Suddenly got a déjà-vu because weren’t these reasons to put the mainframe on a side track long time ago……

Oeps, did it again……don’t look back…. what has been, has been…..keep focussed on the present because the industry evolves and offers a solution for all these issues by delivering IT resources as services, where IT resources can be almost anything like applications, computer power, storage capacity, networking, programming tools, etc.
Massively scalable IT resources become available as needed and with the customer paying only for what the organization actually consumes., Google, and lots of others are rushing to build highly virtualized, massively scalable, and (hopefully) bulletproof IT infrastructures accessible over the Internet or, to use the latest buzz word phrase, “in the cloud”.

Our mainframe data centre was our IT infrastructure cloud long before there was a cloud. Virtualized and highly scalable, bulletproof and accessible over the network, the mainframe has delivered cloud computing for years.
Mainframe data centres that need this kind of scalability already have parallel sysplex capabilities that enable mainframes to act together as a single system image. The parallel sysplex combines data sharing and parallel computing, effectively enabling a cluster of mainframes to share a workload for high performance and high availability.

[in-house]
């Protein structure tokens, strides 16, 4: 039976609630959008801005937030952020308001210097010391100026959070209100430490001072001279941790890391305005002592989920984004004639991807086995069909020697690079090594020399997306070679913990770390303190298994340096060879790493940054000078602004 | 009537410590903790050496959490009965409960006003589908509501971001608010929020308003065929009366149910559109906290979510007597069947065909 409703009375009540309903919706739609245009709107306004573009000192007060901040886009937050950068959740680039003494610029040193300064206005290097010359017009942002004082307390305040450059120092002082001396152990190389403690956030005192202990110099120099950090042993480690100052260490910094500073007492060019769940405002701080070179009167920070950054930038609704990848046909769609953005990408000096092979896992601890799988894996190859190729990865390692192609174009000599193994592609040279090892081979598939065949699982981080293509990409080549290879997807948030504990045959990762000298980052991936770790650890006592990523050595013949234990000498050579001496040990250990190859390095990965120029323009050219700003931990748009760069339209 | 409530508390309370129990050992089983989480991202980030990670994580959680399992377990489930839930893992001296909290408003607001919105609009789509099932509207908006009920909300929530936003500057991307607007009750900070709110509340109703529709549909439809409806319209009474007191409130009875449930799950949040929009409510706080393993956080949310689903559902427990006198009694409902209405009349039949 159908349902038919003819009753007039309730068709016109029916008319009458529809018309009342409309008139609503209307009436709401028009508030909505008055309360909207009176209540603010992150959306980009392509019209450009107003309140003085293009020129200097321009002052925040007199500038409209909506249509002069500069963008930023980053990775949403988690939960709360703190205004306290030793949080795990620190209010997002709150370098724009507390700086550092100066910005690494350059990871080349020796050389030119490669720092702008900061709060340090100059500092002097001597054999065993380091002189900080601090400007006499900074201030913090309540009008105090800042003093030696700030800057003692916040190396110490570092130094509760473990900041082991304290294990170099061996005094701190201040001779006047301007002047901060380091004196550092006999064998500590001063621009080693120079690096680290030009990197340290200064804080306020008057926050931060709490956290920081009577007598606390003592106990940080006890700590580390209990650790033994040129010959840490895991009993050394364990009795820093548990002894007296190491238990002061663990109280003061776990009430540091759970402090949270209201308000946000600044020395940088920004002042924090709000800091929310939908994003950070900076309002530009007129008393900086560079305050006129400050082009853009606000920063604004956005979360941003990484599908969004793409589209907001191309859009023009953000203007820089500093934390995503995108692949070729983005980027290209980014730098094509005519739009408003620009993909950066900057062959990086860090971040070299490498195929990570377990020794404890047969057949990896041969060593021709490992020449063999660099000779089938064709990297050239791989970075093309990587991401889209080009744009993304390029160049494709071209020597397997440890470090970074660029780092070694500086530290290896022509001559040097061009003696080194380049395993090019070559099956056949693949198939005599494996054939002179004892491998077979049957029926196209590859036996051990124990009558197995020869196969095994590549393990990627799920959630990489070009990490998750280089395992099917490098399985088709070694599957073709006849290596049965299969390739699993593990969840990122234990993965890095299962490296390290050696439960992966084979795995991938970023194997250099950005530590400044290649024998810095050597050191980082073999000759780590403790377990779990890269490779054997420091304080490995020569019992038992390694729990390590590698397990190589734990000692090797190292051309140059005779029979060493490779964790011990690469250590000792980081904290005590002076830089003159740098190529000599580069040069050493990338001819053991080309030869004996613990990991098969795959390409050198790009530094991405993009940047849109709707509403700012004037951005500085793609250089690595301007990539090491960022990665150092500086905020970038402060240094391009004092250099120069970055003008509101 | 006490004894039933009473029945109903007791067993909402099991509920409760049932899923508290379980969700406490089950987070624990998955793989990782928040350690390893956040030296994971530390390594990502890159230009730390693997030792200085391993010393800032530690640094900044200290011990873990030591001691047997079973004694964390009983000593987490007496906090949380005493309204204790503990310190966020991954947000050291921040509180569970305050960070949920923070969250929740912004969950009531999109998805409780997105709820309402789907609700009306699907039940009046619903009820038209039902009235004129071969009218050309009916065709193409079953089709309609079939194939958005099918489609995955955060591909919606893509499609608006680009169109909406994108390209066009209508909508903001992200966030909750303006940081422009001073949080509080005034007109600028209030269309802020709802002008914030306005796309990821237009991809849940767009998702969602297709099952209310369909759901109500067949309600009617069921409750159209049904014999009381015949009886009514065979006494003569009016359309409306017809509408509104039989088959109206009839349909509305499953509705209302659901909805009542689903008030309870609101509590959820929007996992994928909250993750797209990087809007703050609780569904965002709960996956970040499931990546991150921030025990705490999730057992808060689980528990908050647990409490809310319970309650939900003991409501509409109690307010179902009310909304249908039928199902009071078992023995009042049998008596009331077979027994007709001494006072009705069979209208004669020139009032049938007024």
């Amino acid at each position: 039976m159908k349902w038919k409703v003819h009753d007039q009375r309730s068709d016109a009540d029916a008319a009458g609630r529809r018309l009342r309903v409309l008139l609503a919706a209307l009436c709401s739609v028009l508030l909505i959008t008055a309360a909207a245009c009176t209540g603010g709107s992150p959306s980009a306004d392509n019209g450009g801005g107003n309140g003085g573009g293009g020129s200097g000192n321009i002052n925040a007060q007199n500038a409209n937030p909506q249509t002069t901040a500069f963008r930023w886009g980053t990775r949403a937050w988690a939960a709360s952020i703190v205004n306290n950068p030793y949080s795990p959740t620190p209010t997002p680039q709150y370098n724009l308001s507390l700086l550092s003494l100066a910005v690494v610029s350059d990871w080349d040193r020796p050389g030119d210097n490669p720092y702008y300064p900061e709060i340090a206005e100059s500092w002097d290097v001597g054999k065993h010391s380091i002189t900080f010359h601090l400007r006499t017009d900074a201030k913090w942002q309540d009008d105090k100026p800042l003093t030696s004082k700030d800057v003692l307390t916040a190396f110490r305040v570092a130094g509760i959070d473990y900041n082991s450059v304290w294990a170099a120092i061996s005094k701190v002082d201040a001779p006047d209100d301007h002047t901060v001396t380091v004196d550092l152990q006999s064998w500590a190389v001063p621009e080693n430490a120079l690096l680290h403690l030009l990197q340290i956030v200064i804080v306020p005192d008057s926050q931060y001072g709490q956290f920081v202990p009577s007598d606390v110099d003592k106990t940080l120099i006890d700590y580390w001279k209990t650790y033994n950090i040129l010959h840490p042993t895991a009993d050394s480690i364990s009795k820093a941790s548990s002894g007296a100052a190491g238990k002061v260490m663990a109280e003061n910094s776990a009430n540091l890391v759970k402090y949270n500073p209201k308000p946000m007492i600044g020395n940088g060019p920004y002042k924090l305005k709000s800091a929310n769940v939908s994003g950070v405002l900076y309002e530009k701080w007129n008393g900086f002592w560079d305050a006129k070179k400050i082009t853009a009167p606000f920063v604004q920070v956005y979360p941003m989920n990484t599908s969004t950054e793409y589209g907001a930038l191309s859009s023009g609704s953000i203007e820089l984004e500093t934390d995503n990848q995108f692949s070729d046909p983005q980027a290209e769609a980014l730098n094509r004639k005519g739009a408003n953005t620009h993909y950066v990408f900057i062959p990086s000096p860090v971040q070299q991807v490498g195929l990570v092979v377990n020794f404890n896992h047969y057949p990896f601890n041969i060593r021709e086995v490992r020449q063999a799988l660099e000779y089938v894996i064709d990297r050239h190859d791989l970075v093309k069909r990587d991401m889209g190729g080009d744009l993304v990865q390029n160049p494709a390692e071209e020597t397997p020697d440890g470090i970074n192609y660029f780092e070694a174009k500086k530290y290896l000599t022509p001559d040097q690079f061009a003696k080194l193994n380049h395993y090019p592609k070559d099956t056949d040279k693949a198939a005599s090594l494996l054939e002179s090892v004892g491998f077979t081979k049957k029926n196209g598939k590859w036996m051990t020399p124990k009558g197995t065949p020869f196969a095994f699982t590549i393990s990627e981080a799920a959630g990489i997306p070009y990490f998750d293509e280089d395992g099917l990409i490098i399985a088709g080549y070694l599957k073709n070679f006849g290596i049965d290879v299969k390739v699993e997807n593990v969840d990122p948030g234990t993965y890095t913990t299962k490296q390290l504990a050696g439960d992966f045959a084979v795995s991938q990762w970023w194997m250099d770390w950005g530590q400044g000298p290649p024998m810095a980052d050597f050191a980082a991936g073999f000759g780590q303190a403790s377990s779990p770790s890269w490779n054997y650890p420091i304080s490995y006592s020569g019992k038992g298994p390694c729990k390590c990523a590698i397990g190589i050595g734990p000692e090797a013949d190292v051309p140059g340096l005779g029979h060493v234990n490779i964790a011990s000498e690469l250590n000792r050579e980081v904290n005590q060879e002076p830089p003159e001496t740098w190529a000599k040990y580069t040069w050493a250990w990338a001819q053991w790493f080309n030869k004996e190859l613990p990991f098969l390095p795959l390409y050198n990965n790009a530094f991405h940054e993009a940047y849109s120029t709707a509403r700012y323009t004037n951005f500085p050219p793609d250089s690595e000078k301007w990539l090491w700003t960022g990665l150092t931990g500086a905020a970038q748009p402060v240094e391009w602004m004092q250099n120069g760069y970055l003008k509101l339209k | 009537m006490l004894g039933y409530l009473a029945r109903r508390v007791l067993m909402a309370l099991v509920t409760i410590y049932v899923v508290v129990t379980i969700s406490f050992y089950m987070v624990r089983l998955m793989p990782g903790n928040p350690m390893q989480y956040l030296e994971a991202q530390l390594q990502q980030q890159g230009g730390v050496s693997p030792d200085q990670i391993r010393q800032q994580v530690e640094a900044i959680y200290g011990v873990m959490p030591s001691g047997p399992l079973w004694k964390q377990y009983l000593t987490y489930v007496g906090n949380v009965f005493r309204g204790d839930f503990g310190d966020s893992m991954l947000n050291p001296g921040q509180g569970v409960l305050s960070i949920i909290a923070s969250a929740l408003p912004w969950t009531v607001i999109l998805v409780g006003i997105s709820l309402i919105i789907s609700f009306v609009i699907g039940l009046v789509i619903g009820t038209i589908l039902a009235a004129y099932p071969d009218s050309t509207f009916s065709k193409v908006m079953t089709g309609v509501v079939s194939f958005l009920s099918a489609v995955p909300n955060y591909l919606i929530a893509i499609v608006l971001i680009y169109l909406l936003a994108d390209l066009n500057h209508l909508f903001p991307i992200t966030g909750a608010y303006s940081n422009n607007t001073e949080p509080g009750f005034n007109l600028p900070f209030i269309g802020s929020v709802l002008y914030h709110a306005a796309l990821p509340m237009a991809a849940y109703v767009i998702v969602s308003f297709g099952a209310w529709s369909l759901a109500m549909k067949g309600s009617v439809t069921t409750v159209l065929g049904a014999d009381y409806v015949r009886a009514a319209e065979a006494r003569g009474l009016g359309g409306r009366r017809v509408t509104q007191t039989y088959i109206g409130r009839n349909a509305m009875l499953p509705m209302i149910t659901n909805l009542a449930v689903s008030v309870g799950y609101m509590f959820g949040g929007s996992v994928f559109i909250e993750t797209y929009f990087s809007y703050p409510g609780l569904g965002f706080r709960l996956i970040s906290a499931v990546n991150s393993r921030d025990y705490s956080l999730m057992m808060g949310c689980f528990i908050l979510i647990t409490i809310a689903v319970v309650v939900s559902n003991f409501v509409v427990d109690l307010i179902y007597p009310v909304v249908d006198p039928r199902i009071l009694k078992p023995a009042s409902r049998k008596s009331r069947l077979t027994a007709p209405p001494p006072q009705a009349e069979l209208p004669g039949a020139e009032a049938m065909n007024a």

Now the fog in my head is starting to clear away. The sky is getting bright again and the sun is beginning  to shine!

For the past 50 years, the mainframe has served as the backbone of large-scale computing. It has both adapted to new requirements and adopted and exploited new technology. It is being used today in ways that were literally unimaginable back in the 1960s. So to the extent that the past is prologue, it’s probably fair to say that when it comes to the “mainframe” …. you ain’t seen nothing yet.

Cloud computing is just a next step in the evolution of the mainframe.

So far this article that I wrote a decade ago. In my next article I will talk about a possible approach to adopt a cloud way of working on the mainframe and about some things to consider when business owners has to decide to move or not to move to the cloud from a mainframe perspective.

Harry van Irsel has more than 30 years of experience in IT, specialized in mainframe innovation, architecting and engineering. He has a strong vision on innovation and is always motivated to find innovative solutions for addressing emerging needs of the organization or enhance existing services.
Propagating vision and belief in the mainframe in a constructive and objective way combined with the passion to combine traditional and modern technologies to produce the “best-of-both-world solution” resulted in winning several Innovation Awards.
Harry is also 2018 and 2019 IBM Champion for innovative thought leadership in the technical community.

“Views expressed in this article are my own”.